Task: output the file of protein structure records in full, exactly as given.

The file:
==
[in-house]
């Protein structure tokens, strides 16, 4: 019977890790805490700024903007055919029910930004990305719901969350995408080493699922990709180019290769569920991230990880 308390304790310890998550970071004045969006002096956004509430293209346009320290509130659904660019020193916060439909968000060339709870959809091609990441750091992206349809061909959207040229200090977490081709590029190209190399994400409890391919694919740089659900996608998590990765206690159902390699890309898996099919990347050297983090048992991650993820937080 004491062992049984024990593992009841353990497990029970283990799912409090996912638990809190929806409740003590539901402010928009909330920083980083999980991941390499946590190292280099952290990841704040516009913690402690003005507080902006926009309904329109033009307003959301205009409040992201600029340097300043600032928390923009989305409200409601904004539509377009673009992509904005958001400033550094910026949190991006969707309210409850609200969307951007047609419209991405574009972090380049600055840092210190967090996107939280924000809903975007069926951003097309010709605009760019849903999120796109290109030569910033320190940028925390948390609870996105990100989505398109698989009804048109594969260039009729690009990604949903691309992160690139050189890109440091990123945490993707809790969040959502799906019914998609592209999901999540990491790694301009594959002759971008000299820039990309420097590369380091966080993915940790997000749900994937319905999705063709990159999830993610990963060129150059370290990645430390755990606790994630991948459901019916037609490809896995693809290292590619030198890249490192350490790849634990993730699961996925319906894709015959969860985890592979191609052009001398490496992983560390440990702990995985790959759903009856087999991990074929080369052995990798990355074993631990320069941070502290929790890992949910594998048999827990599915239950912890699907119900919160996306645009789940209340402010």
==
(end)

[in-house]
């Protein structure tokens, strides 16, 4: 019977890790805490700024903007055919029910930004990305719901969350995408080493699922990709180019290769569920991230990880 308390304790310890998550970071004045969006002096956004509430293209346009320290509130659904660019020193916060439909968000060339709870959809091609990441750091992206349809061909959207040229200090977490081709590029190209190399994400409890391919694919740089659900996608998590990765206690159902390699890309898996099919990347050297983090048992991650993820937080 004491062992049984024990593992009841353990497990029970283990799912409090996912638990809190929806409740003590539901402010928009909330920083980083999980991941390499946590190292280099952290990841704040516009913690402690003005507080902006926009309904329109033009307003959301205009409040992201600029340097300043600032928390923009989305409200409601904004539509377009673009992509904005958001400033550094910026949190991006969707309210409850609200969307951007047609419209991405574009972090380049600055840092210190967090996107939280924000809903975007069926951003097309010709605009760019849903999120796109290109030569910033320190940028925390948390609870996105990100989505398109698989009804048109594969260039009729690009990604949903691309992160690139050189890109440091990123945490993707809790969040959502799906019914998609592209999901999540990491790694301009594959002759971008000299820039990309420097590369380091966080993915940790997000749900994937319905999705063709990159999830993610990963060129150059370290990645430390755990606790994630991948459901019916037609490809896995693809290292590619030198890249490192350490790849634990993730699961996925319906894709015959969860985890592979191609052009001398490496992983560390440990702990995985790959759903009856087999991990074929080369052995990798990355074993631990320069941070502290929790890992949910594998048999827990599915239950912890699907119900919160996306645009789940209340402010």